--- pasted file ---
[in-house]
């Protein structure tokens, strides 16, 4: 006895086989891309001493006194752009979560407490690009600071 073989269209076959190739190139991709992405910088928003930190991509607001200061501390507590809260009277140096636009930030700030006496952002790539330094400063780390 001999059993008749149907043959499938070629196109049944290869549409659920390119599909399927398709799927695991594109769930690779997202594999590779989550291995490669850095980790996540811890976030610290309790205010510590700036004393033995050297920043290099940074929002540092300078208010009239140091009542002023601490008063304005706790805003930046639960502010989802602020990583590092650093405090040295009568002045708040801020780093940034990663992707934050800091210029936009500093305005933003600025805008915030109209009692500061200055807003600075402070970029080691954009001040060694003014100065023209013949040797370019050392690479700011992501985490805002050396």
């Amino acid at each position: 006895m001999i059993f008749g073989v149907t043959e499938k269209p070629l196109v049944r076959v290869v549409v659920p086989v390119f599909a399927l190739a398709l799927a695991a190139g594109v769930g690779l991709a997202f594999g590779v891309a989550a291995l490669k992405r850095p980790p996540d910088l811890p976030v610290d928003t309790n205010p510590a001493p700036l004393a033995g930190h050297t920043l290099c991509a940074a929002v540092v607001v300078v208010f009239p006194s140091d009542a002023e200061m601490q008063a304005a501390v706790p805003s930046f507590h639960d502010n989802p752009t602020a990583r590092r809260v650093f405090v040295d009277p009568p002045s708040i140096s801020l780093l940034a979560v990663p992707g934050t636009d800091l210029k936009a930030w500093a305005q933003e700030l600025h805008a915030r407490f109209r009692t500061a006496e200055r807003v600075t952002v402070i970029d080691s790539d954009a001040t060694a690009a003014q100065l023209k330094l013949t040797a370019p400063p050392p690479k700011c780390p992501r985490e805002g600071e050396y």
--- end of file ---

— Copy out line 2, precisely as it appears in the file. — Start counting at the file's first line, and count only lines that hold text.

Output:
């Protein structure tokens, strides 16, 4: 006895086989891309001493006194752009979560407490690009600071 073989269209076959190739190139991709992405910088928003930190991509607001200061501390507590809260009277140096636009930030700030006496952002790539330094400063780390 001999059993008749149907043959499938070629196109049944290869549409659920390119599909399927398709799927695991594109769930690779997202594999590779989550291995490669850095980790996540811890976030610290309790205010510590700036004393033995050297920043290099940074929002540092300078208010009239140091009542002023601490008063304005706790805003930046639960502010989802602020990583590092650093405090040295009568002045708040801020780093940034990663992707934050800091210029936009500093305005933003600025805008915030109209009692500061200055807003600075402070970029080691954009001040060694003014100065023209013949040797370019050392690479700011992501985490805002050396």